Algorithmic trading, with computers executing orders based on complex codes, has developed to a point where network messaging times on major exchanges have . The London Stock Exchange, which claims to have the fastest round trip messaging system in the world, offers 126 microsecond latency in production. In testing, networking firms are targeting sub-30 microsecond latency, with nanoseconds seemingly not that far from reach.
But last night Andrew Haldane, executive director for financial stability at the Bank of England, concurred with a number of prominent opponents of superfast trading, who are sceptical of the safety checks in place.
The "race to zero" was increasing volatility and "risk" across stock markets globally, Haldane warned in a speech made in Beijing. "Speed increases the risk of feasts and famines in market liquidity."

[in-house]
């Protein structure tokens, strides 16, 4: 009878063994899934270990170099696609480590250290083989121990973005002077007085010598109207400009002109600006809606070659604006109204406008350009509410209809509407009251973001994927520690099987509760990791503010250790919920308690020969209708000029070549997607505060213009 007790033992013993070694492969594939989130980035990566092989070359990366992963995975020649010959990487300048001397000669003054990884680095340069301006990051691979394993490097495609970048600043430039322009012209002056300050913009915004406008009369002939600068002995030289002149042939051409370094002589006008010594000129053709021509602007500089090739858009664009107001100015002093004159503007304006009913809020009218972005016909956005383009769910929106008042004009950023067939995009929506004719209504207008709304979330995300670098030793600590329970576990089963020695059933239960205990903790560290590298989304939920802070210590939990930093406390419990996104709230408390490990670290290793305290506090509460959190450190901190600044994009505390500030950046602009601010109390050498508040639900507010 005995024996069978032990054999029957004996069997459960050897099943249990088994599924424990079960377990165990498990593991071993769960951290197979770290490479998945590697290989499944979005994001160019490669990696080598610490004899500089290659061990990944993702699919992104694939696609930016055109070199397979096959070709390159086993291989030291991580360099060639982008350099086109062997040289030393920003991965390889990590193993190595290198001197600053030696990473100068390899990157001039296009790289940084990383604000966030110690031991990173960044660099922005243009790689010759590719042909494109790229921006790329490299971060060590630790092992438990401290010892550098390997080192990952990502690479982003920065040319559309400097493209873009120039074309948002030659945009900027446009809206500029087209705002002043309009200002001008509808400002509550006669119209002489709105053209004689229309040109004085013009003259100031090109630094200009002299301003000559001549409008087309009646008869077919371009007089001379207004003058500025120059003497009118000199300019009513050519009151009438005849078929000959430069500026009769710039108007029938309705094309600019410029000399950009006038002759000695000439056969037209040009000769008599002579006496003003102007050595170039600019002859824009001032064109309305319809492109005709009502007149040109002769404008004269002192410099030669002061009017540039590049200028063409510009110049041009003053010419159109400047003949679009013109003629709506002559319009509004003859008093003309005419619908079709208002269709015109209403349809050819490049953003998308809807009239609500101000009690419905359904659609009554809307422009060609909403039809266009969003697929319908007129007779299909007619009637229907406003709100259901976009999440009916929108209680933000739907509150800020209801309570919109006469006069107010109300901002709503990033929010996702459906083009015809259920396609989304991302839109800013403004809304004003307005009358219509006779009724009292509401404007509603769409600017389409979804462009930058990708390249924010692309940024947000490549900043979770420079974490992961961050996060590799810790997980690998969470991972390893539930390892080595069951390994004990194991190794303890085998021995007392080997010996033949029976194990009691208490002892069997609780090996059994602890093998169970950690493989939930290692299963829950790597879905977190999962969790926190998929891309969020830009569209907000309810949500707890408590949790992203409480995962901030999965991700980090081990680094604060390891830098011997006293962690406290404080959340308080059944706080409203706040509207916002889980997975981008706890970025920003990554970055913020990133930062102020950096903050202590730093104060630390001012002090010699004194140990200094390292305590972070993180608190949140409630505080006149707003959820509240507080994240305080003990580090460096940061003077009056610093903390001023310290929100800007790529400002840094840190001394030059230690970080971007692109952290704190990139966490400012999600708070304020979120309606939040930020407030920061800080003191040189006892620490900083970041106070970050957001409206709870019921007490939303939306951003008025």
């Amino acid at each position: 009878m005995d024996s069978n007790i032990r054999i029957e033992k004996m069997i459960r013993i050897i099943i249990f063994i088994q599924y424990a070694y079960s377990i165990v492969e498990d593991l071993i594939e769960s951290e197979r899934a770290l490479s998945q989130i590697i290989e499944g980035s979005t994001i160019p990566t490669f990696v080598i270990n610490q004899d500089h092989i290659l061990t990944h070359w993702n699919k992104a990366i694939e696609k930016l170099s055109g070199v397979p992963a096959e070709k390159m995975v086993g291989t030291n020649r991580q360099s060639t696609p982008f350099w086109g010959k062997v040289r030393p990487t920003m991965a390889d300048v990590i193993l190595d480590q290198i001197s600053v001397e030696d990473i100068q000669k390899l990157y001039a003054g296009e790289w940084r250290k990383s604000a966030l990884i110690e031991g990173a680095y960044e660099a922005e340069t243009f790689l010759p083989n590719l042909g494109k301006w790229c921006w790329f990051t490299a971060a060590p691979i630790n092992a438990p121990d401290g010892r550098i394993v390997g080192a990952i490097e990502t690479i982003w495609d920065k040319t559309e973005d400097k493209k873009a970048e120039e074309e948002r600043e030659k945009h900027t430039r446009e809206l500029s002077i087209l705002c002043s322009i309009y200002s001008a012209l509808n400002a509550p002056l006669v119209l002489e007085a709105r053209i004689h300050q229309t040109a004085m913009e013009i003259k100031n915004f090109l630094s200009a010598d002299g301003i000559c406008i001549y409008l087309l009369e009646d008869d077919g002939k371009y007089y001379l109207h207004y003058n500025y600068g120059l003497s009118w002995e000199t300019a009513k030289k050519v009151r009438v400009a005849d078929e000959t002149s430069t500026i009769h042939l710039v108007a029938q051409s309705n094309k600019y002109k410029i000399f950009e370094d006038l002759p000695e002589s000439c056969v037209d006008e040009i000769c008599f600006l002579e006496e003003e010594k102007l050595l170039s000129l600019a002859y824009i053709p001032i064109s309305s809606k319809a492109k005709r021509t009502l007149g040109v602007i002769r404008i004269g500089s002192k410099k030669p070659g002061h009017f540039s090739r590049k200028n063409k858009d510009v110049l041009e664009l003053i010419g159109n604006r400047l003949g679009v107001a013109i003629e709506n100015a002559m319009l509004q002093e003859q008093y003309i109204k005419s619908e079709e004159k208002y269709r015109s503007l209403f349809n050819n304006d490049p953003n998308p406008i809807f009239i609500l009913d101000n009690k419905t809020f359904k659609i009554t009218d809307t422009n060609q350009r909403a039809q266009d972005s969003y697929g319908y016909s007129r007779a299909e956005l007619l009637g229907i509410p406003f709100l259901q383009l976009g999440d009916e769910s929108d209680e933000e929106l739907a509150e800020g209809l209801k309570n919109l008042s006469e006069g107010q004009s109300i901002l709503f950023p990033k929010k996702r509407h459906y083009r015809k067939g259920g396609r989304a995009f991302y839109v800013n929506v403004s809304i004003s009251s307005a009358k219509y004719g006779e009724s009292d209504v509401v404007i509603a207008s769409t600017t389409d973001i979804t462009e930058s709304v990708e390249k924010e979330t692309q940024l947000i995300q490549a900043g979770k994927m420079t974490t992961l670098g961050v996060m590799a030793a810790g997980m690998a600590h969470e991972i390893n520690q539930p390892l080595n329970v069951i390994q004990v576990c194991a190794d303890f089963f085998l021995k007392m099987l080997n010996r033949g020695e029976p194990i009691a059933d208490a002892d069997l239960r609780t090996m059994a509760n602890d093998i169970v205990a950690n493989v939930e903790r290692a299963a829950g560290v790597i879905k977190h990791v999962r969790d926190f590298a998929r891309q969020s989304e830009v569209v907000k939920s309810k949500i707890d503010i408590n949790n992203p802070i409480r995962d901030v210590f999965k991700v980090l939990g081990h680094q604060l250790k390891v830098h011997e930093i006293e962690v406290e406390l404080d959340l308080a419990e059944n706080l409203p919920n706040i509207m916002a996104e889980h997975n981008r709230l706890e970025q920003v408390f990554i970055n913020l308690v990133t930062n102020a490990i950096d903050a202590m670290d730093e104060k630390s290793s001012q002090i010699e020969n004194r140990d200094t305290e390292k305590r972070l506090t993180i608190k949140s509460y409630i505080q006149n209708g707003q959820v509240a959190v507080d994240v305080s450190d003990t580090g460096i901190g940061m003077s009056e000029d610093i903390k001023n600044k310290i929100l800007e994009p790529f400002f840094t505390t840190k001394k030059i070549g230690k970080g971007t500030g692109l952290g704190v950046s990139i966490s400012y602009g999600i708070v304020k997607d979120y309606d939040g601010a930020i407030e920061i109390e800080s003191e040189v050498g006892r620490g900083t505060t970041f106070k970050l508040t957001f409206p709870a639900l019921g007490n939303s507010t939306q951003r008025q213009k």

Haldane drew on recent examples such as last year's "flash crash" on US stock markets, which saw huge fluctuations in stock prices within a period of minutes. However, opinion is split as to whether data feed problems caused that event.
The Financial Times the speech as the "strongest statement of concern about market structure by a central bank official". The comments echo sentiments of regulators, it said.